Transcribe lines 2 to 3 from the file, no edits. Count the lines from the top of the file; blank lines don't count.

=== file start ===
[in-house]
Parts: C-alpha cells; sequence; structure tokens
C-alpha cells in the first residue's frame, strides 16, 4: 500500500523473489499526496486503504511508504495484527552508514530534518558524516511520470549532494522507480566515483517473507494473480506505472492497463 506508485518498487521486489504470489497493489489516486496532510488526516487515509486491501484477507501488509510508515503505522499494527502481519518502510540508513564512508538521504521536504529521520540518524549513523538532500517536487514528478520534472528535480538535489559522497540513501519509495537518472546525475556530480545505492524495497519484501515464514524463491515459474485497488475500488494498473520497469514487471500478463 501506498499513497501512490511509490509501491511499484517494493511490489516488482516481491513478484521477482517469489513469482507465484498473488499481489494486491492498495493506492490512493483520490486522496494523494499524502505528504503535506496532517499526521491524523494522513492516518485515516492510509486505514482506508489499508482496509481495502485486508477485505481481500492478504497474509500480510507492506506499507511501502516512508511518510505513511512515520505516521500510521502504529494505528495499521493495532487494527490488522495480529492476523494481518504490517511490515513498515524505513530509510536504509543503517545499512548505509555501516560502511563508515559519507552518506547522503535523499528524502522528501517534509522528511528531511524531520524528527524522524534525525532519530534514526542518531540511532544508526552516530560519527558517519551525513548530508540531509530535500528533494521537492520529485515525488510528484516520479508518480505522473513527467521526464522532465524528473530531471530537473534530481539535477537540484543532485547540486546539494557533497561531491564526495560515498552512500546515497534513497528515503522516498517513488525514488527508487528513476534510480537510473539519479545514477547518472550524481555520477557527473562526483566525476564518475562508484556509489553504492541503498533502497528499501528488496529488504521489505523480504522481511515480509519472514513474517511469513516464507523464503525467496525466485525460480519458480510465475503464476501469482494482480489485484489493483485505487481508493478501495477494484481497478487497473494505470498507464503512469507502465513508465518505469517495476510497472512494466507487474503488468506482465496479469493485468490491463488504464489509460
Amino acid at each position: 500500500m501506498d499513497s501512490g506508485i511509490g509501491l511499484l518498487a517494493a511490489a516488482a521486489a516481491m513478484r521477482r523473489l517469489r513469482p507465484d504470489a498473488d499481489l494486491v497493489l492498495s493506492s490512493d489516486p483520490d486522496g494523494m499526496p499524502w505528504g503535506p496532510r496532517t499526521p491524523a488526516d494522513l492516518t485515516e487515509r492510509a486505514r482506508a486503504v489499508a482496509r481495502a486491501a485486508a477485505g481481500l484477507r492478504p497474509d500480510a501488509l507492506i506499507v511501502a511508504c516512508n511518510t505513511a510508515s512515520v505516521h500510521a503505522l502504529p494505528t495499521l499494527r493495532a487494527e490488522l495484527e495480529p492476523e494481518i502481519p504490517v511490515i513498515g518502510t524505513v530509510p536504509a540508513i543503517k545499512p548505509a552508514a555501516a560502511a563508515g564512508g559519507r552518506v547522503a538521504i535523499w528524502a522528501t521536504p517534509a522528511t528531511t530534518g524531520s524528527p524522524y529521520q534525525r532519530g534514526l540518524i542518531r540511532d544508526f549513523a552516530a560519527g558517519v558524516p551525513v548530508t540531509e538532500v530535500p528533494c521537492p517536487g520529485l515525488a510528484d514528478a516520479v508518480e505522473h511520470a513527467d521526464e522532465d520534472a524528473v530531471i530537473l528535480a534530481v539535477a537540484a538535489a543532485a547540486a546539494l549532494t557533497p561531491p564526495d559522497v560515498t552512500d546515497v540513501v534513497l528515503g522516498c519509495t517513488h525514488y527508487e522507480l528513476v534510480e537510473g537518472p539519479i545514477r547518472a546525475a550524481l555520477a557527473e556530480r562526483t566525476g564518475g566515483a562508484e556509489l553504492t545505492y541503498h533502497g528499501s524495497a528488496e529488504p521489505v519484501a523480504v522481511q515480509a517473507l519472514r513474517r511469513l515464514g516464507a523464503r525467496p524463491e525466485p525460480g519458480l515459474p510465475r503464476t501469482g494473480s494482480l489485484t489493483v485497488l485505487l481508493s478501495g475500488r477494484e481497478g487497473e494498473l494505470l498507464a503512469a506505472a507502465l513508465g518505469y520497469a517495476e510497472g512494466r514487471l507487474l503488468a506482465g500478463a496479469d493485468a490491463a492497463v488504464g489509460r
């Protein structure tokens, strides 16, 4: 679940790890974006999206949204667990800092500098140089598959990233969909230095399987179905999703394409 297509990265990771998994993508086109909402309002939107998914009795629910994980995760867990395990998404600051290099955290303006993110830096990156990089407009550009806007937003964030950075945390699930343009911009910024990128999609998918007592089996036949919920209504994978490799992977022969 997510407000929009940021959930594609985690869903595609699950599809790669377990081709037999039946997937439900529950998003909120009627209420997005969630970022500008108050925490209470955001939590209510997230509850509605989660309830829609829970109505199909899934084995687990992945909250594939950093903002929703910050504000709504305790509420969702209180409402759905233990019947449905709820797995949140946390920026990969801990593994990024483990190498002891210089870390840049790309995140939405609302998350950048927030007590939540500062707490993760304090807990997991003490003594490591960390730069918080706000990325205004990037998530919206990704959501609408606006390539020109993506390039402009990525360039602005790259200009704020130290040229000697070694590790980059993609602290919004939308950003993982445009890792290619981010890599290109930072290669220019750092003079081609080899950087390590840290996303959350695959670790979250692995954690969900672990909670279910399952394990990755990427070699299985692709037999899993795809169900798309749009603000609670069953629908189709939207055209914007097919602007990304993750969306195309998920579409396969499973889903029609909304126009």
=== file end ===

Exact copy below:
Parts: C-alpha cells; sequence; structure tokens
C-alpha cells in the first residue's frame, strides 16, 4: 500500500523473489499526496486503504511508504495484527552508514530534518558524516511520470549532494522507480566515483517473507494473480506505472492497463 506508485518498487521486489504470489497493489489516486496532510488526516487515509486491501484477507501488509510508515503505522499494527502481519518502510540508513564512508538521504521536504529521520540518524549513523538532500517536487514528478520534472528535480538535489559522497540513501519509495537518472546525475556530480545505492524495497519484501515464514524463491515459474485497488475500488494498473520497469514487471500478463 501506498499513497501512490511509490509501491511499484517494493511490489516488482516481491513478484521477482517469489513469482507465484498473488499481489494486491492498495493506492490512493483520490486522496494523494499524502505528504503535506496532517499526521491524523494522513492516518485515516492510509486505514482506508489499508482496509481495502485486508477485505481481500492478504497474509500480510507492506506499507511501502516512508511518510505513511512515520505516521500510521502504529494505528495499521493495532487494527490488522495480529492476523494481518504490517511490515513498515524505513530509510536504509543503517545499512548505509555501516560502511563508515559519507552518506547522503535523499528524502522528501517534509522528511528531511524531520524528527524522524534525525532519530534514526542518531540511532544508526552516530560519527558517519551525513548530508540531509530535500528533494521537492520529485515525488510528484516520479508518480505522473513527467521526464522532465524528473530531471530537473534530481539535477537540484543532485547540486546539494557533497561531491564526495560515498552512500546515497534513497528515503522516498517513488525514488527508487528513476534510480537510473539519479545514477547518472550524481555520477557527473562526483566525476564518475562508484556509489553504492541503498533502497528499501528488496529488504521489505523480504522481511515480509519472514513474517511469513516464507523464503525467496525466485525460480519458480510465475503464476501469482494482480489485484489493483485505487481508493478501495477494484481497478487497473494505470498507464503512469507502465513508465518505469517495476510497472512494466507487474503488468506482465496479469493485468490491463488504464489509460